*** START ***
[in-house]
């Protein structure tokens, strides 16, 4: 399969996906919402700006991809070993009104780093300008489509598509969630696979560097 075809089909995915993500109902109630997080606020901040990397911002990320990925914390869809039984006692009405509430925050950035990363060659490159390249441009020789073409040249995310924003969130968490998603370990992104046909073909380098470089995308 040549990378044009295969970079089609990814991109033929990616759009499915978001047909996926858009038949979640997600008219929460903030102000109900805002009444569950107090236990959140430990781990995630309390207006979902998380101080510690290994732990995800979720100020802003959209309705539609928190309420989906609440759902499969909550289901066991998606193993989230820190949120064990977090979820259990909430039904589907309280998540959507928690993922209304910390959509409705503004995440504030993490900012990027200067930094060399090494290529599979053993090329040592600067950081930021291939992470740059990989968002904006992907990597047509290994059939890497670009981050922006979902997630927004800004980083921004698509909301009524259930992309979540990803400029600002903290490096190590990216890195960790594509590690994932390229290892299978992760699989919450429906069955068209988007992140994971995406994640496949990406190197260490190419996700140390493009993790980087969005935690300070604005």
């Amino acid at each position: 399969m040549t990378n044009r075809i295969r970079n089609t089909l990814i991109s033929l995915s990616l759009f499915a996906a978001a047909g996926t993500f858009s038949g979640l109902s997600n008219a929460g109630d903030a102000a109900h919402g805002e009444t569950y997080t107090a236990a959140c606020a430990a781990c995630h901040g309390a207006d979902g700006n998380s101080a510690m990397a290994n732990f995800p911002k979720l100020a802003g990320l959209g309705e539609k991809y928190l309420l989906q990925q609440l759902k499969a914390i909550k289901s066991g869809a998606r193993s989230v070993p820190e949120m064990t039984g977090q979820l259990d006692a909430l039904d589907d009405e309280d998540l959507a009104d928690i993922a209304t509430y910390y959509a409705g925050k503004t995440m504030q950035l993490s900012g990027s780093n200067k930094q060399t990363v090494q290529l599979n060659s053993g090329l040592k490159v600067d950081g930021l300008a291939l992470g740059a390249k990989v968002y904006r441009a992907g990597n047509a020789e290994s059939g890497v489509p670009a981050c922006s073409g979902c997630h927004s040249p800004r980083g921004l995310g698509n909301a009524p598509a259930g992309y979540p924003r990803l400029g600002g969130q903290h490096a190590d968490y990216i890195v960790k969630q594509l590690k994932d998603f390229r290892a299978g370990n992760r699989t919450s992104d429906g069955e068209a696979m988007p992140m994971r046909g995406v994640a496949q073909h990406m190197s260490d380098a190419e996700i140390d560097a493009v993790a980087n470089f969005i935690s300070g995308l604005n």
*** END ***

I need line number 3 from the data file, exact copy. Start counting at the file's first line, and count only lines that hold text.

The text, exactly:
């Amino acid at each position: 399969m040549t990378n044009r075809i295969r970079n089609t089909l990814i991109s033929l995915s990616l759009f499915a996906a978001a047909g996926t993500f858009s038949g979640l109902s997600n008219a929460g109630d903030a102000a109900h919402g805002e009444t569950y997080t107090a236990a959140c606020a430990a781990c995630h901040g309390a207006d979902g700006n998380s101080a510690m990397a290994n732990f995800p911002k979720l100020a802003g990320l959209g309705e539609k991809y928190l309420l989906q990925q609440l759902k499969a914390i909550k289901s066991g869809a998606r193993s989230v070993p820190e949120m064990t039984g977090q979820l259990d006692a909430l039904d589907d009405e309280d998540l959507a009104d928690i993922a209304t509430y910390y959509a409705g925050k503004t995440m504030q950035l993490s900012g990027s780093n200067k930094q060399t990363v090494q290529l599979n060659s053993g090329l040592k490159v600067d950081g930021l300008a291939l992470g740059a390249k990989v968002y904006r441009a992907g990597n047509a020789e290994s059939g890497v489509p670009a981050c922006s073409g979902c997630h927004s040249p800004r980083g921004l995310g698509n909301a009524p598509a259930g992309y979540p924003r990803l400029g600002g969130q903290h490096a190590d968490y990216i890195v960790k969630q594509l590690k994932d998603f390229r290892a299978g370990n992760r699989t919450s992104d429906g069955e068209a696979m988007p992140m994971r046909g995406v994640a496949q073909h990406m190197s260490d380098a190419e996700i140390d560097a493009v993790a980087n470089f969005i935690s300070g995308l604005n």